Question: I am 24, live at home and I’d rather go to work on Yom Kippur. But I have agreed to come to shul for a couple of hours in order not to upset my parents. Which part of the prayers would it be better to go to — Kol Nidre or the concluding service the following evening?
Rabbi Naftali Brawer
Naftali Brawer is rabbi at Borehamwood and Elstree United Synagogue.
Without any doubt my advice would be to go to Kol Nidre. I say this for two reasons. First, the Yom Kippur prayer services — of which there are five — are designed in such a way as to enable the worshipper to embark on an intense spiritual journey. The point of departure is the Kol Nidre service on Yom Kippur eve. This is followed by shachrit in the morning, musaph in early afternoon, minchah in late afternoon and Ne’ilah just before the sun goes down. The concluding service, as its name suggests, is the apex of the Yom Kippur spiritual journey.
According to Jewish mysticism, each of these services corresponds to one of the five levels of the soul starting at the outermost level and gradually reaching the soul’s quintessence. In other words Yom Kippur, as experienced through the various services, is a personal journey towards spiritual self-discovery. For this reason it would be rather pointless for you to attend Ne’ilah without having taken part in the journey leading to that stage. There are no shortcuts to a spiritual climax. You have got to begin at the starting point, Kol Nidre.
Secondly, attendance at Kol Nidre leaves open the possibility of a repeat synagogue visit the next day. Making a firm decision, before Yom Kippur even begins, to avoid the synagogue until the very last service is to close off all your options prematurely. You say you would rather go to work on Yom Kippur but you owe it to yourself to keep your options open.
Yom Kippur is a personal journey towards spiritual self-discovery
By choosing to attend the first of the Yom Kippur services you may surprise yourself and find that you want to continue your spiritual journey the following day. At the very least you will have begun this holy day in good faith. One should never put off the performance of a mitzvah.
On a practical note many synagogues — including my own — now hold explanatory services during the High Holy Days. These services, aimed at an intelligent and critical audience who lack formal Jewish education, are designed to open up the meaning and relevance of our ancient prayers. I strongly recommend that you attend a synagogue with such services on offer. Hopefully you might be swept along with the spiritual momentum of the day carrying you forward all the way to the great finale of Ne’ilah.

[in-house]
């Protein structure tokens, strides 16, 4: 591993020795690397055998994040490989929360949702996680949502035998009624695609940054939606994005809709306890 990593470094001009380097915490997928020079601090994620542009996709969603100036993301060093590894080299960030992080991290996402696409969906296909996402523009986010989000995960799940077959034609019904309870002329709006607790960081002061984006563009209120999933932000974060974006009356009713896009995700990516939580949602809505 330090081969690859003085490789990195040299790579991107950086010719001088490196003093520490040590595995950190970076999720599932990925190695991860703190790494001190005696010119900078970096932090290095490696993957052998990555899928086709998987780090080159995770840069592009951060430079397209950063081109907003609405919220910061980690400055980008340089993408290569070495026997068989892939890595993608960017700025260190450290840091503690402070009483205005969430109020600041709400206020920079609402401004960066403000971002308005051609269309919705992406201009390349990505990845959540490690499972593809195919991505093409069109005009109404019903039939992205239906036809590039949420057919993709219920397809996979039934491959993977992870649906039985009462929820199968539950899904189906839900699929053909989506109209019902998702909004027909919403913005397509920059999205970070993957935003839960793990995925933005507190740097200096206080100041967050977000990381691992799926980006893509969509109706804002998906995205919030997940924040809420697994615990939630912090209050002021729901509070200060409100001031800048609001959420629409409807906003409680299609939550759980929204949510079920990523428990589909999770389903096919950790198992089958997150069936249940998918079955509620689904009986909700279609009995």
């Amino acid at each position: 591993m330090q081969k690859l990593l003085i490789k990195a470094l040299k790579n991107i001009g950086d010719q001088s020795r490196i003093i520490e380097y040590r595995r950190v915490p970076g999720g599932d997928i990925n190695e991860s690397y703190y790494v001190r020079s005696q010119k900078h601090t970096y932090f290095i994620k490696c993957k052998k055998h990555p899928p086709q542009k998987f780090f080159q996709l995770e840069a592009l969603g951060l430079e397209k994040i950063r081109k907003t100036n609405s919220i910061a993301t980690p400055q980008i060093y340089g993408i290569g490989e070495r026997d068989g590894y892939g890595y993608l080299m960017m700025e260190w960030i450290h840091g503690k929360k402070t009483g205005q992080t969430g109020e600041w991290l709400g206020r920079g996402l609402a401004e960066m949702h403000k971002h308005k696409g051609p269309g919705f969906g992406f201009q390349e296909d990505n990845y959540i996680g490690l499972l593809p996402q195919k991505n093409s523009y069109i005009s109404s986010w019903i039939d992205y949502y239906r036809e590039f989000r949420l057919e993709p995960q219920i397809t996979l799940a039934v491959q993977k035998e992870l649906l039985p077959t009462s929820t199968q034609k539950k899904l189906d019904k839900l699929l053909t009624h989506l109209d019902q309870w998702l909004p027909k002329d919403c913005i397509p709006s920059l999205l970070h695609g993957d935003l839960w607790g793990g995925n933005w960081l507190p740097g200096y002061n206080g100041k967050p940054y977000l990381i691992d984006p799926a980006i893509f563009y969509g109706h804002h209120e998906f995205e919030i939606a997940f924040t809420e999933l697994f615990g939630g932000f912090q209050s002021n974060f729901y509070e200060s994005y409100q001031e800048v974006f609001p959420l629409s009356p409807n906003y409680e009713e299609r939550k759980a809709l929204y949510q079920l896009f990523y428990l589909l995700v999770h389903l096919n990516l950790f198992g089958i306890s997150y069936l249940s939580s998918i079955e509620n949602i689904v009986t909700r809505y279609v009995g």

Rabbi Jonathan Romain
Jonathan Romain is rabbi at Maidenhead (Reform) Synagogue.
Rather than complain about your reluctant attendance, I congratulate you on your desire to please your parents — that is very Jewish too.
As for which service: Kol Nidre opens with that famous melody, linking us to the prayers and hopes of past generations; it resonates with all that has made us who we are today.
However, I would definitely opt for Ne’ilah: there is that astonishing atmosphere as you enter, becoming part of the final gasp of prayers that has gone on exhaustively since the night before. People are hungry and tired and maybe a little grumpy, but there is also a rising tide of optimism, knowing that it is nearly over, that they have seen through another Yom Kippur, and that they may emerge a little better because of it.
This builds up in a crescendo of prayers, a last repetition of familiar chants such as the Avinu Malkenu, and then climaxes with the Shema and that long final shofar blast. Whether you have been there an hour or all day, you come out feeling you have been part of something special.
Use the time for clear thinking about your personal goals or relationships
Try to get something out of your time there: if you are not engaged in the service, depart from the pages everyone else is reading and look at the study passages or commentaries in the book. Forget the praying; try some learning and you might find that more interesting.
Alternatively, use the time for clear thinking about your personal goals (and how to achieve them) or the hurdles you face (and how to overcome them) or the relationships you have (and which ones need improving) or what changes you could make in your life generally so that the coming year is not merely a re-run of the previous one.
Another option is not to go to your parents’ place -— which clearly does not attract you -— but attend a shul from a different denomination or go to a service specifically for 20s-30s. Synagogues vary enormously, so shop around and you may get more out of your visit.
Incidentally, you do not say whether you will be fasting. You may be at work, but you can still acknowledge the day as special by fasting— being Jewish with your body even if your mind is busy with work. It might also help make you feel more at one with others when you join them for Ne’ilah.